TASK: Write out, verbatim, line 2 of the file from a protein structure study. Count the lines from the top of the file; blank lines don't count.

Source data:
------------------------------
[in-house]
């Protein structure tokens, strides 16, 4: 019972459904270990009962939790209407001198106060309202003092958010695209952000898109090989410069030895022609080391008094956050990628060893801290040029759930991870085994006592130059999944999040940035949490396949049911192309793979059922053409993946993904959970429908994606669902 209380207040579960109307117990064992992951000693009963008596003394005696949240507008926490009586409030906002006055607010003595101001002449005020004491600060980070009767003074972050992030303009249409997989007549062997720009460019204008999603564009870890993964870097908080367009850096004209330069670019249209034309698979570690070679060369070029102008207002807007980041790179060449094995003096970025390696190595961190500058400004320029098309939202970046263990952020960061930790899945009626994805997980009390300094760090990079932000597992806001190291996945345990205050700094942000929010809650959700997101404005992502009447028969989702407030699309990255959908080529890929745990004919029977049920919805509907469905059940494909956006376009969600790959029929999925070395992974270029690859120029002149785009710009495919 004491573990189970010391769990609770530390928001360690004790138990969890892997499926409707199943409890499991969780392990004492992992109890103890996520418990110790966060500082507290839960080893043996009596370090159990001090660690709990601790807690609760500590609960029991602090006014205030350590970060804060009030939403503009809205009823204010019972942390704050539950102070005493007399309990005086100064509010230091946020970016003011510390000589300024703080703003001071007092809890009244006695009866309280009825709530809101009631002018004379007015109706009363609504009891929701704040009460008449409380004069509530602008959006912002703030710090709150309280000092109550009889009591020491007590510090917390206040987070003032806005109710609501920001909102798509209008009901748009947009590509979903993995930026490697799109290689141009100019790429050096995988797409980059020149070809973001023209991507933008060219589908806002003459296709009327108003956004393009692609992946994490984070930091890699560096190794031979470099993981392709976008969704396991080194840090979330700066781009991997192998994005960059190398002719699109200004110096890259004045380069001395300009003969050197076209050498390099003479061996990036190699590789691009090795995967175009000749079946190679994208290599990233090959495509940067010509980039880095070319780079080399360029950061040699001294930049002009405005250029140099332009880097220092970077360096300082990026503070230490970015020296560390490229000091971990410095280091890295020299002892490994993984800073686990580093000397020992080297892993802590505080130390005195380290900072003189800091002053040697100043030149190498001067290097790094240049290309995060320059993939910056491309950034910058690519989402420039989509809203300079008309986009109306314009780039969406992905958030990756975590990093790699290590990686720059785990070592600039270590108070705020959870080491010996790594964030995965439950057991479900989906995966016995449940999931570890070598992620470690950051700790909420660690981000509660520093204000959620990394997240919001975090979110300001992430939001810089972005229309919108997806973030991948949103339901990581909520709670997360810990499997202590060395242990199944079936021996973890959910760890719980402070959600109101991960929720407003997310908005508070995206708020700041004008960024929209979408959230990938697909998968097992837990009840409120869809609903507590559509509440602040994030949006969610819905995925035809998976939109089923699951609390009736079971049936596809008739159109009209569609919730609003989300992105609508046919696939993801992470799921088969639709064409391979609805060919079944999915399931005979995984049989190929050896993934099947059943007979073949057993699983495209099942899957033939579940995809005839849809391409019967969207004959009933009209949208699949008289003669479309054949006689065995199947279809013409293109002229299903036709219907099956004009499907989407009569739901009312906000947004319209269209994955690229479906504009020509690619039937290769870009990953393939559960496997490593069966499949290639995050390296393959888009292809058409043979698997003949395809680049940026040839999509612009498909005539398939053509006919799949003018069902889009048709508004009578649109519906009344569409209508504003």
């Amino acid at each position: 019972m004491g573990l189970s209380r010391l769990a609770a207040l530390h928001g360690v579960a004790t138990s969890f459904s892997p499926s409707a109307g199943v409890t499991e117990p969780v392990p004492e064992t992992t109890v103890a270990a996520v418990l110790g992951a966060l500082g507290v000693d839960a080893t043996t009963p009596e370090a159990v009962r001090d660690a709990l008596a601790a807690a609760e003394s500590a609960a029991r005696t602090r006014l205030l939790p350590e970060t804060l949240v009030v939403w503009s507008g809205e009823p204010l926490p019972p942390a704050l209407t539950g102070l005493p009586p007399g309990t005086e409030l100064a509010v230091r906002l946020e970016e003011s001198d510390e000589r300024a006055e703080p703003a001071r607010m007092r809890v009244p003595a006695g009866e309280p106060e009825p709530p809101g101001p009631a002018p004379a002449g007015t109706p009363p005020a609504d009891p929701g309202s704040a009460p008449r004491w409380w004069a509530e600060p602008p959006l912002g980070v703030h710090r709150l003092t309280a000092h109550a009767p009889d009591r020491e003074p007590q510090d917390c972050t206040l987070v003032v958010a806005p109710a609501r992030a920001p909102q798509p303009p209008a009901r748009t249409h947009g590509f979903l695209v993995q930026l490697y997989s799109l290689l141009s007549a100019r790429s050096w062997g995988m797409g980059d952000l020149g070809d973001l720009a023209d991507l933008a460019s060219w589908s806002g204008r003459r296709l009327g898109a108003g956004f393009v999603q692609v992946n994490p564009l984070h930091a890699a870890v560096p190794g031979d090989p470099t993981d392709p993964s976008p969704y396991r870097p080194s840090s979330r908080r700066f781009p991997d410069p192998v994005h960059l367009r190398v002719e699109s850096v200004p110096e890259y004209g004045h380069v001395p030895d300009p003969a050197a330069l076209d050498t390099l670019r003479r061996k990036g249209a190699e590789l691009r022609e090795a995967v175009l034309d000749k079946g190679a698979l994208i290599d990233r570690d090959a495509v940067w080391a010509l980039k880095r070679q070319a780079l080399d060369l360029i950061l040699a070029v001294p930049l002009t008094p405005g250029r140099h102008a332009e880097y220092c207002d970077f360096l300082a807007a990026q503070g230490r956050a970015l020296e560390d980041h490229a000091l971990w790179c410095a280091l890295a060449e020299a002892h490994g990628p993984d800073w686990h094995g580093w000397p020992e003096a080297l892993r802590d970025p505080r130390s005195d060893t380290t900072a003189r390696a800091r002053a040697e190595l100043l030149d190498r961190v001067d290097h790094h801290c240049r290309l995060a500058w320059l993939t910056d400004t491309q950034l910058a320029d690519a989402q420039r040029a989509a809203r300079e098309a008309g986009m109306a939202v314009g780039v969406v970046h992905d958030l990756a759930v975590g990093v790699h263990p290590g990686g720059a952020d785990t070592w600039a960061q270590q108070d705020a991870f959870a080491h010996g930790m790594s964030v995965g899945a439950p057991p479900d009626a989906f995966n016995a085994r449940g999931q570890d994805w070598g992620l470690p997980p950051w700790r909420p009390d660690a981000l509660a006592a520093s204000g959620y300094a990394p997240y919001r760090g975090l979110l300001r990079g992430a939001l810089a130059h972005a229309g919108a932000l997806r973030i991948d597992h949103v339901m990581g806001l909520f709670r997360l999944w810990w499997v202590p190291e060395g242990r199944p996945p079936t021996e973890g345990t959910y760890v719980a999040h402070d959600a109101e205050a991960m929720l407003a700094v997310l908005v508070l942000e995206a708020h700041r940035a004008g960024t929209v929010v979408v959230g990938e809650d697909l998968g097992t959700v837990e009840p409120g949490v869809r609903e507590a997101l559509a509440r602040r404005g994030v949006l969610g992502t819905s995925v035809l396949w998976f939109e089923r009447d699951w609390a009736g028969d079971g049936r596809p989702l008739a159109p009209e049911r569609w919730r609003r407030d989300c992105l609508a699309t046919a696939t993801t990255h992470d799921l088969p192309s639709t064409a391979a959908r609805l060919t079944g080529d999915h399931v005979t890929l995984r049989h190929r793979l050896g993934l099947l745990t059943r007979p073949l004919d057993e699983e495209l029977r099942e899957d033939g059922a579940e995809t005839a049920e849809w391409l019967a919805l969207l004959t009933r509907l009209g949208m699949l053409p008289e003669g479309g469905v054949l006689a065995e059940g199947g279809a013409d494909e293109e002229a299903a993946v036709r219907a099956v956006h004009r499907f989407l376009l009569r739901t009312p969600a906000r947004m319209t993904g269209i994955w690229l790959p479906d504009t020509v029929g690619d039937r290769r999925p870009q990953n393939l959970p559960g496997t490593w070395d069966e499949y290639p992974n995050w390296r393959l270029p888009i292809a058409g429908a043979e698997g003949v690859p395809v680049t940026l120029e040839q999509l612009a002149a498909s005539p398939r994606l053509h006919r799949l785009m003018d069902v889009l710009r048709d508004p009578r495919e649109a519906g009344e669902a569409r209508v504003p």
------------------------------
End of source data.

């Protein structure tokens, strides 16, 4: 019972459904270990009962939790209407001198106060309202003092958010695209952000898109090989410069030895022609080391008094956050990628060893801290040029759930991870085994006592130059999944999040940035949490396949049911192309793979059922053409993946993904959970429908994606669902 209380207040579960109307117990064992992951000693009963008596003394005696949240507008926490009586409030906002006055607010003595101001002449005020004491600060980070009767003074972050992030303009249409997989007549062997720009460019204008999603564009870890993964870097908080367009850096004209330069670019249209034309698979570690070679060369070029102008207002807007980041790179060449094995003096970025390696190595961190500058400004320029098309939202970046263990952020960061930790899945009626994805997980009390300094760090990079932000597992806001190291996945345990205050700094942000929010809650959700997101404005992502009447028969989702407030699309990255959908080529890929745990004919029977049920919805509907469905059940494909956006376009969600790959029929999925070395992974270029690859120029002149785009710009495919 004491573990189970010391769990609770530390928001360690004790138990969890892997499926409707199943409890499991969780392990004492992992109890103890996520418990110790966060500082507290839960080893043996009596370090159990001090660690709990601790807690609760500590609960029991602090006014205030350590970060804060009030939403503009809205009823204010019972942390704050539950102070005493007399309990005086100064509010230091946020970016003011510390000589300024703080703003001071007092809890009244006695009866309280009825709530809101009631002018004379007015109706009363609504009891929701704040009460008449409380004069509530602008959006912002703030710090709150309280000092109550009889009591020491007590510090917390206040987070003032806005109710609501920001909102798509209008009901748009947009590509979903993995930026490697799109290689141009100019790429050096995988797409980059020149070809973001023209991507933008060219589908806002003459296709009327108003956004393009692609992946994490984070930091890699560096190794031979470099993981392709976008969704396991080194840090979330700066781009991997192998994005960059190398002719699109200004110096890259004045380069001395300009003969050197076209050498390099003479061996990036190699590789691009090795995967175009000749079946190679994208290599990233090959495509940067010509980039880095070319780079080399360029950061040699001294930049002009405005250029140099332009880097220092970077360096300082990026503070230490970015020296560390490229000091971990410095280091890295020299002892490994993984800073686990580093000397020992080297892993802590505080130390005195380290900072003189800091002053040697100043030149190498001067290097790094240049290309995060320059993939910056491309950034910058690519989402420039989509809203300079008309986009109306314009780039969406992905958030990756975590990093790699290590990686720059785990070592600039270590108070705020959870080491010996790594964030995965439950057991479900989906995966016995449940999931570890070598992620470690950051700790909420660690981000509660520093204000959620990394997240919001975090979110300001992430939001810089972005229309919108997806973030991948949103339901990581909520709670997360810990499997202590060395242990199944079936021996973890959910760890719980402070959600109101991960929720407003997310908005508070995206708020700041004008960024929209979408959230990938697909998968097992837990009840409120869809609903507590559509509440602040994030949006969610819905995925035809998976939109089923699951609390009736079971049936596809008739159109009209569609919730609003989300992105609508046919696939993801992470799921088969639709064409391979609805060919079944999915399931005979995984049989190929050896993934099947059943007979073949057993699983495209099942899957033939579940995809005839849809391409019967969207004959009933009209949208699949008289003669479309054949006689065995199947279809013409293109002229299903036709219907099956004009499907989407009569739901009312906000947004319209269209994955690229479906504009020509690619039937290769870009990953393939559960496997490593069966499949290639995050390296393959888009292809058409043979698997003949395809680049940026040839999509612009498909005539398939053509006919799949003018069902889009048709508004009578649109519906009344569409209508504003």